As I've commented elsewhere - they also hamstrung the Subie in this video by being too light with the throttle. It can't shift power around when you keep getting off the gas!

Derek (not verified)    February 3, 2021 - 7:05AM

Meh. Did the Subie pass the test and get off the rollers? Yep. " That was way to hard for a Subaru" sounds like the local lady at my local city council meeting that stated it was way to hard for her to stop her bicycle at a stop sign and get moving again. Now we have a State law that bicyclist treat stop signs as yield signs. Whaaa.

Derek J Nelson (not verified)    February 3, 2021 - 7:14AM

Wait a minute, not only is that Subie set up on rollers it also looks like the it is set up an a pretty good incline. So fighting rollers and gravity. Still pulled itself off the rollers regardless of the driver (sucking in air) having to press button or turn a dial to XMode.

Byron (not verified)    February 3, 2021 - 8:17AM

this is a very misleading article. The Subaru passed every time. The people that wrote this should be ashamed.

ASC (not verified)    February 3, 2021 - 9:03AM

I took my '21 Outback Onyx with multi X-Mode for a drive in the Nor'Easter snowfall yesterday to familiarize myself with its capabilities and use.

Two observations.
One: The steep streets passable to the first or second vehicles became compressed white ice and vehicles were curbed all over the sloped streets, in messy clots at the bottom of steep ones. My car in the snow/dirt setting ascended and descended all pitches without wheelspin or skidding, including going at walking speed up the steepest hill past a CRV whose driver was unable to stand next to his shiny Honda that had just hard curbed itself after spinning down the hill.

Two: Other vehicles moving about on the lesser slopes include a RAV4, several undistinguishable midsize GM SUVs and a KIA that were all spinning and locking wheels alternately to my observation as I drove along with fully controlled all wheel drive.

I never needed the deep snow mode for up or down the big hills. The only folks on them had failed and parked or nearly wrecked and were stuck as a result of trying. These surfaces were so slick that standing or walking without handhold wasn't possible.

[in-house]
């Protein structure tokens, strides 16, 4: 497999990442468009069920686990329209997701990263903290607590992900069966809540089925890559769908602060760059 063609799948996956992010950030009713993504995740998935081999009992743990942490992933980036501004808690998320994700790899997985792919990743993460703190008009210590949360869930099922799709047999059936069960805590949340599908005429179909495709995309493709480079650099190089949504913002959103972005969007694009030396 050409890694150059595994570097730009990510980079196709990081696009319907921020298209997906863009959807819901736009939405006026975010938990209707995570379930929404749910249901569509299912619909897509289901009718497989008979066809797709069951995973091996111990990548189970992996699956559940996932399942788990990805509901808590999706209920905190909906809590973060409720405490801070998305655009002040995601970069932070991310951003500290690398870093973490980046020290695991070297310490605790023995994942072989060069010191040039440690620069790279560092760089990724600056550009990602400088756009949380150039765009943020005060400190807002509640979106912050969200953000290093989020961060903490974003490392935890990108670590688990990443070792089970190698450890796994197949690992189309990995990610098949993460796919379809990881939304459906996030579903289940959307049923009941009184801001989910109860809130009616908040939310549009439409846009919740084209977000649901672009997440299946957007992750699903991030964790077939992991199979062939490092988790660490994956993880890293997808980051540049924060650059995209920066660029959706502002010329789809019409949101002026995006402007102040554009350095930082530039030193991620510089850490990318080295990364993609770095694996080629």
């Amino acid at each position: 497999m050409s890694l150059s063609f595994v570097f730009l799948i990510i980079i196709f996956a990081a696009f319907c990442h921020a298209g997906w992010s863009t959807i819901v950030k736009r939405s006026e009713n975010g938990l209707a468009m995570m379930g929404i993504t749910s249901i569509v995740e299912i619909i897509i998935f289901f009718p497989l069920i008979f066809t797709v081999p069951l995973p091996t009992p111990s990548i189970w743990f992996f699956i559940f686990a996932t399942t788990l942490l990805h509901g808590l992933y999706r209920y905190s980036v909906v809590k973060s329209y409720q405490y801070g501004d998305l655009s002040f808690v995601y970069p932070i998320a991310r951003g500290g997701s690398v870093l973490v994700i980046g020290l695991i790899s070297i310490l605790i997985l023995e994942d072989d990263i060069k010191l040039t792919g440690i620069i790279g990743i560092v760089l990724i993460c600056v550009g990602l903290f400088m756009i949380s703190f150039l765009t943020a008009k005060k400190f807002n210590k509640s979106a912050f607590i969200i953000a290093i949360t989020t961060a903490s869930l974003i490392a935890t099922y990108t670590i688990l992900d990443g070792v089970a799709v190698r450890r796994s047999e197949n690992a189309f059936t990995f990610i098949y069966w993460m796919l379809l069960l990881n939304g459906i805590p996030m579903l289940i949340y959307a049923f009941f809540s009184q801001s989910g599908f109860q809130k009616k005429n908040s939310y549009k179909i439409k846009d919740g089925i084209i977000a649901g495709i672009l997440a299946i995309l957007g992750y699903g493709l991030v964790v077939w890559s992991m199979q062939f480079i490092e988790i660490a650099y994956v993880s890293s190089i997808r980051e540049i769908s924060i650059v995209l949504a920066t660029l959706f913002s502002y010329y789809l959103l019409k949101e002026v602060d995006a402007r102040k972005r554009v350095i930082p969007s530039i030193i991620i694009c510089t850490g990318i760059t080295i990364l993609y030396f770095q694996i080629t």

I'm going to say that TFL's results showed something, but the methodology is so far removed from what you need out of an "AWD" vehicle that it should be discredited by real world experiences compared to its testing outcomes.

Isaac Medrano (not verified)    February 3, 2021 - 9:41AM

They're full of shit... I have a 2002 Subaru Outback with 295,000 original miles. And I'll put my car up against any test they have anytime. These individuals that supposedly are the "experts"... WE'RE THE EXPERTS! THE CONSUMERS! WE DRIVE THEM EVERYDAY!

Sing (not verified)    February 3, 2021 - 10:35AM

That video does not prove anything. With any other manufacture CUV similar engines and powertrain have same result. Only proving that SUVs/CUVs can do all testes are equipped with more powerful engine. low range transfer case, lock diff.
Don't forget, those people in tfl aren't engineers, or with any technical expertise.

David (not verified)    February 3, 2021 - 11:14AM

Come on, your article says it passed once put into the appropriate mode. Click bate is one thing, outright lies are another. I expect better of you.

Jeff (not verified)    February 3, 2021 - 5:53PM

I'm pretty sure they have a viscous coupling differential, meaning the wheel HAS to slip for it to work. We've had 8 Subarus. I'll take their system over anyone elses. We've never had a failure or a breakage of any part of the AWD system. The proof is in the pudding!

Jamie X (not verified)    February 6, 2021 - 8:28PM

Lol. Subaru gomers being Subaru gomers. Love the "I'd take a subie over anything ever!" Have you actually driven any other AWD car?

Gary McIntosh (not verified)    February 9, 2021 - 11:07PM

Subaru is the worst. I love driving in the snow, everything from cars to tractor trailers. I headed out in a huge snowstorm looking for some sliding. No cars on the road, just me out having fun.

I purposely put my Forester into a low speed four wheel side slide. I turned my front wheels in the direction I wanted to go and hit the gas.

The Forester had other plans.

Sensing the spin on the wheels, it applied the brakes to my front wheels to transfer the power to the rear wheels, effectively shooting me across into the far curb with my front wheels cut hard to the right.

Three thousand dollars of damage. It wasn't until I dug deep into the "Symmetrical" system and found out that it is a 80% front and 20% rear and the way it transfers power in the event of front wheels spinning is to apply the brakes, even in the middle of a turn. The traction control off button doesn't do anything.

It is only safety for people who don't know how to drive.

kenneth raine (not verified)    May 29, 2021 - 10:49AM

Many can't accept Subaru's obviously superior traction system. Imagine a naked super model, some of these critics might say, " OK but there's too much skin."